FORMER TEACHER: Yes.
(END VIDEO CLIP)
HARRIS-PERRY: Students also testified about the toll the cheating scandal
has taken on their education.
(BEGIN VIDEO CLIP)
STUDENT: I`m not in high school reading. I`m still in middle school
reading, I think it`s the 6th grade reading level.
(END VIDEO CLIP)
HARRIS-PERRY: After the guilty verdicts, despite the objections of several
defense attorney, the judge ordered all but one of the educators to be
jailed immediately, while they await sentencing.
(BEGIN VIDEO CLIP)
JUDGE: I don`t like to send anybody to jail. It`s not one of the things I
get a kick out of, but they have made their bed and they are going to have
to lie in it. It starts today.
UNIDENTIFIED MALE: This is the most appalling decision I have ever seen.
I don`t see how you send educators to prison.
(END VIDEO CLIP)
HARRIS-PERRY: The possible penalties are stunning, when you consider that
seven years after a much larger cheating scandal the mortgage meltdown that
nearly brought down the U.S. economy only one top Wall Street executive
went to prison, and he was sentenced to less than three years.
The Atlanta case not only tarnished the reputation of the school system
with some 50,000 students, it`s also raised questions about the role of
high stakes testing in education, and whether the entire system is putting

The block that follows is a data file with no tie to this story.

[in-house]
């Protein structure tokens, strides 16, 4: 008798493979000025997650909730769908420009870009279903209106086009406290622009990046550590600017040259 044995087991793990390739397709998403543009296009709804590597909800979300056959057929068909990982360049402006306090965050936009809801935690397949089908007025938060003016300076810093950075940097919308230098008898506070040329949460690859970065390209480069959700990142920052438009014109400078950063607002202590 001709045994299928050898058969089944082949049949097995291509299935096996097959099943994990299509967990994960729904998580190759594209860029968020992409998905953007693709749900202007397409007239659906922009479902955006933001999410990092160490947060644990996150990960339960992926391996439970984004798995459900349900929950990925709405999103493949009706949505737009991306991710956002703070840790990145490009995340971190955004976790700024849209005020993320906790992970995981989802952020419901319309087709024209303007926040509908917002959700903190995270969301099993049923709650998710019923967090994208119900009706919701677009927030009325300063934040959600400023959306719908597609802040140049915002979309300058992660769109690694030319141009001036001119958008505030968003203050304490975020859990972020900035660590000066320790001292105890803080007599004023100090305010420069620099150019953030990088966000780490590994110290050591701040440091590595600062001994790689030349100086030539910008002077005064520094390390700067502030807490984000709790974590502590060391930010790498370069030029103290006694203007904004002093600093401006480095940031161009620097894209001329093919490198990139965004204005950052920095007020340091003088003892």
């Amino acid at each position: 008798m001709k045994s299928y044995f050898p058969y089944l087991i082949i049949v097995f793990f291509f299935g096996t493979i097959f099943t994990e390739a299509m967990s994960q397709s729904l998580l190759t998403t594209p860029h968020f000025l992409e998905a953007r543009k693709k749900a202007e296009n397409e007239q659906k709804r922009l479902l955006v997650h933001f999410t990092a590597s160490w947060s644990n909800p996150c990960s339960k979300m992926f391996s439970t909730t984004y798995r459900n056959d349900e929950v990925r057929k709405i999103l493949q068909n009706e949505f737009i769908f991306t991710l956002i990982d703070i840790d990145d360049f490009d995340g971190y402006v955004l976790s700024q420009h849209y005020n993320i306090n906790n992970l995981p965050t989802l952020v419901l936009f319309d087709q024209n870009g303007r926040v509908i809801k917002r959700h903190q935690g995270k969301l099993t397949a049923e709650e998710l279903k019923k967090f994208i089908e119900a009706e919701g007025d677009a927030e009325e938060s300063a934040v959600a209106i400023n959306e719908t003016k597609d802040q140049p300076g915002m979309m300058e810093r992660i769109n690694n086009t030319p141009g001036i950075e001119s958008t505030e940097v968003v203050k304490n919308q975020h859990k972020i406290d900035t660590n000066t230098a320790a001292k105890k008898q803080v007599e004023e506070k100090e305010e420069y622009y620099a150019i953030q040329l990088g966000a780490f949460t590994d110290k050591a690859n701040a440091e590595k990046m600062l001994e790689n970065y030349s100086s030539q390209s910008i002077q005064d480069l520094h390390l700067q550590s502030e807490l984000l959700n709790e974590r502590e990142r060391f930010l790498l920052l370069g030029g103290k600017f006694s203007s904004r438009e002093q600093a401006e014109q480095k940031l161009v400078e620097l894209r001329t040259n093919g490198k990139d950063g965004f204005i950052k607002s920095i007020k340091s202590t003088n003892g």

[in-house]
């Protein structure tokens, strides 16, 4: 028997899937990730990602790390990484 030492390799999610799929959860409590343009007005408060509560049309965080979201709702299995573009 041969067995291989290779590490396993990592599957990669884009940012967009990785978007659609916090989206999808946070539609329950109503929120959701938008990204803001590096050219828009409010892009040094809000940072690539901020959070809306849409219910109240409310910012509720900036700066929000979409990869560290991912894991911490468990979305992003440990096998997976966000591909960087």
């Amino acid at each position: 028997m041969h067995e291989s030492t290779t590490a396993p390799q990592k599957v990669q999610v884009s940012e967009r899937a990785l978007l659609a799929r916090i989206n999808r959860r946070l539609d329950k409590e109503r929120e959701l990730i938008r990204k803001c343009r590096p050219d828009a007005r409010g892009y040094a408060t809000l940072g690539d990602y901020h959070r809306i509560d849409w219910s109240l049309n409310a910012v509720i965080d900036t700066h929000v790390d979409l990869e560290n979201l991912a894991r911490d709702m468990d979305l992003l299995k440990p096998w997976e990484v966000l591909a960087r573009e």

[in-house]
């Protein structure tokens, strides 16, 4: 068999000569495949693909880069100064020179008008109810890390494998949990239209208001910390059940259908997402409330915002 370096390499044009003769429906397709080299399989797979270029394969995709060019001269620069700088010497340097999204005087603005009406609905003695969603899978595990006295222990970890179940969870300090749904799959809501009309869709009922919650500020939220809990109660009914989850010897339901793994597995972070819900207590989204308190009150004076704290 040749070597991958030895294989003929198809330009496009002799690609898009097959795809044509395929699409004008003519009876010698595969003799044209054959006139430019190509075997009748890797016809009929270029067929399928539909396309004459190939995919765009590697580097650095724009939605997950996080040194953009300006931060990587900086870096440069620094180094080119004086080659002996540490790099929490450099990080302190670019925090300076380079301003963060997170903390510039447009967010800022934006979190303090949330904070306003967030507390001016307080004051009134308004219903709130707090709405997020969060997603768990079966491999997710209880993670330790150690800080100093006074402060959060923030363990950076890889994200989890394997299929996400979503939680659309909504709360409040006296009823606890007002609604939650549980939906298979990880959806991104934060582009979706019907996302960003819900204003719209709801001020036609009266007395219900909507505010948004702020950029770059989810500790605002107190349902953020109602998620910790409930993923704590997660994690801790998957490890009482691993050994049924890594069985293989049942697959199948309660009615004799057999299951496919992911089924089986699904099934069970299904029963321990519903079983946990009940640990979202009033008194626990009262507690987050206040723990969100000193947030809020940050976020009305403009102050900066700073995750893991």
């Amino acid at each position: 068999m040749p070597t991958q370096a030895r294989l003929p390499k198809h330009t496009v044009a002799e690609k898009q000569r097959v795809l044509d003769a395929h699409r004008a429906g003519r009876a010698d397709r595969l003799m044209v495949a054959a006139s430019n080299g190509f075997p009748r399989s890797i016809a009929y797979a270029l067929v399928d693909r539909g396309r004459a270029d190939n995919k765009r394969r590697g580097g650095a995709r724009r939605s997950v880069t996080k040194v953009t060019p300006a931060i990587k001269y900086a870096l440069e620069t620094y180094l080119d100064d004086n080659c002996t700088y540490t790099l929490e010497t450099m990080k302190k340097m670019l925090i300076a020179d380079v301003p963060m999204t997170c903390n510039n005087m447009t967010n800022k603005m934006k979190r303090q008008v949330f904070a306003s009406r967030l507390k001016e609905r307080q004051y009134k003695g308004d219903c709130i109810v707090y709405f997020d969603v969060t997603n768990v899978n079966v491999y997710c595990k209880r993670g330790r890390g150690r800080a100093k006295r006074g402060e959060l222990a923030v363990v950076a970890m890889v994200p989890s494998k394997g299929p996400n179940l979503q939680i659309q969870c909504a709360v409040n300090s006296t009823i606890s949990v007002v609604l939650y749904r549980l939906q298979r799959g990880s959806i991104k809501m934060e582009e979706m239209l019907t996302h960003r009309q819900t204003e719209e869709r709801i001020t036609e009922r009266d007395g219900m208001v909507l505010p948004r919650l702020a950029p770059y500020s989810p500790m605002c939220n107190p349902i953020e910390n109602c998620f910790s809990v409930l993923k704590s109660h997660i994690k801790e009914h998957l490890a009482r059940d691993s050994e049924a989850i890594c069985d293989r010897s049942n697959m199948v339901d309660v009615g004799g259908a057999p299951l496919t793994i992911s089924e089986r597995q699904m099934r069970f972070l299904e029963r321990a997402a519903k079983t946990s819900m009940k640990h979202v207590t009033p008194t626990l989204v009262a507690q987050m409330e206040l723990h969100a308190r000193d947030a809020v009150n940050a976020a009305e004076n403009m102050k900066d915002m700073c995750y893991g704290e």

teachers in a no-win situation.
If the stakes are so high and the rule so rigid, is cheating really so
unexpected? It`s a feeling some parents frustrated with underperforming
schools and their communities may share.
Parents like Tanya McDowell of Connecticut, who in 2012 was arrested and
charged with larceny for enrolling her son in the wrong school district.
Or the Ohio mom who in 2011 was sentenced to 10 days in prison for lying
about her residency, to give her daughters into a better school district.
And now, we have educators facing up to 20 years in prison for cheating to
try and meet federal testing standards, knowing that their jobs and the
future of their schools may depend on it. It all raises the question of
whether this is about failing schools and teachers or failing system.
Joining me now from Atlanta: Attorneys Angela Johnson and Robert Rubin,
whose clients are among those educators awaiting sentencing and facing up
to 20 years behind bars.
So nice to have you both with us this morning.
When you look at what has happened, do these convictions represent justice
being served from your perspectives?
ROBERT RUBIN, ATTORNEY: Go ahead, Angela.